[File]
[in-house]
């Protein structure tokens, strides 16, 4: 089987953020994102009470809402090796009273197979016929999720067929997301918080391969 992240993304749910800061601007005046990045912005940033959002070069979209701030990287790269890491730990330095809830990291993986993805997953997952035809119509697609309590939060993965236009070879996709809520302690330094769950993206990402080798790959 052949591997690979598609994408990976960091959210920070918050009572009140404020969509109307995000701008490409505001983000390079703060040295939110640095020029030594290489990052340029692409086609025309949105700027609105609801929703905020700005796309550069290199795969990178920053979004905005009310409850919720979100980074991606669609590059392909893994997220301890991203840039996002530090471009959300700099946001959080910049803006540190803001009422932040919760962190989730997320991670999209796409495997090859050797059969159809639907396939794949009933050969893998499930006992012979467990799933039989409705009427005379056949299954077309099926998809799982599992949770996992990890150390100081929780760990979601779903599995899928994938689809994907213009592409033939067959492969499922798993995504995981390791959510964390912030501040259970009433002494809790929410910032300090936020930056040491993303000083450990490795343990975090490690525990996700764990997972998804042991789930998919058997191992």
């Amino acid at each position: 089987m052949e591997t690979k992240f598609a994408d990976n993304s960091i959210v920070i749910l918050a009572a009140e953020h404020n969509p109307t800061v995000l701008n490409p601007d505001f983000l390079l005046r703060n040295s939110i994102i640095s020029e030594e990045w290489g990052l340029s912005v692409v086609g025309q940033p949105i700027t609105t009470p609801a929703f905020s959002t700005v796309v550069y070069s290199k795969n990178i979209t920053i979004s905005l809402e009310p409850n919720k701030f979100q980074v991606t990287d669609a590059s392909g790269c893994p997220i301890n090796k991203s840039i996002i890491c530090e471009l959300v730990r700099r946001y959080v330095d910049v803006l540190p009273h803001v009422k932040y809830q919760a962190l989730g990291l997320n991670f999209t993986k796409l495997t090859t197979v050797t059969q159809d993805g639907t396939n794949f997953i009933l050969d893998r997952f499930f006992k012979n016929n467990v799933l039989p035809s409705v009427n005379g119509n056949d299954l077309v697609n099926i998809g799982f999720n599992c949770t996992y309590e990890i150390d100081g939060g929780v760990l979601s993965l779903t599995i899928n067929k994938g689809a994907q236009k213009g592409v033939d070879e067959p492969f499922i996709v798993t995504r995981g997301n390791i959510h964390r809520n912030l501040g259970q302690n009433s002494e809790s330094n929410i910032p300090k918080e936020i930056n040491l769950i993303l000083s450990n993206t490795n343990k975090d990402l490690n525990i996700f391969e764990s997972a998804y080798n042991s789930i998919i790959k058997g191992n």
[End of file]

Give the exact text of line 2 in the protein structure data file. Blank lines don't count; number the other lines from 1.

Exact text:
């Protein structure tokens, strides 16, 4: 089987953020994102009470809402090796009273197979016929999720067929997301918080391969 992240993304749910800061601007005046990045912005940033959002070069979209701030990287790269890491730990330095809830990291993986993805997953997952035809119509697609309590939060993965236009070879996709809520302690330094769950993206990402080798790959 052949591997690979598609994408990976960091959210920070918050009572009140404020969509109307995000701008490409505001983000390079703060040295939110640095020029030594290489990052340029692409086609025309949105700027609105609801929703905020700005796309550069290199795969990178920053979004905005009310409850919720979100980074991606669609590059392909893994997220301890991203840039996002530090471009959300700099946001959080910049803006540190803001009422932040919760962190989730997320991670999209796409495997090859050797059969159809639907396939794949009933050969893998499930006992012979467990799933039989409705009427005379056949299954077309099926998809799982599992949770996992990890150390100081929780760990979601779903599995899928994938689809994907213009592409033939067959492969499922798993995504995981390791959510964390912030501040259970009433002494809790929410910032300090936020930056040491993303000083450990490795343990975090490690525990996700764990997972998804042991789930998919058997191992």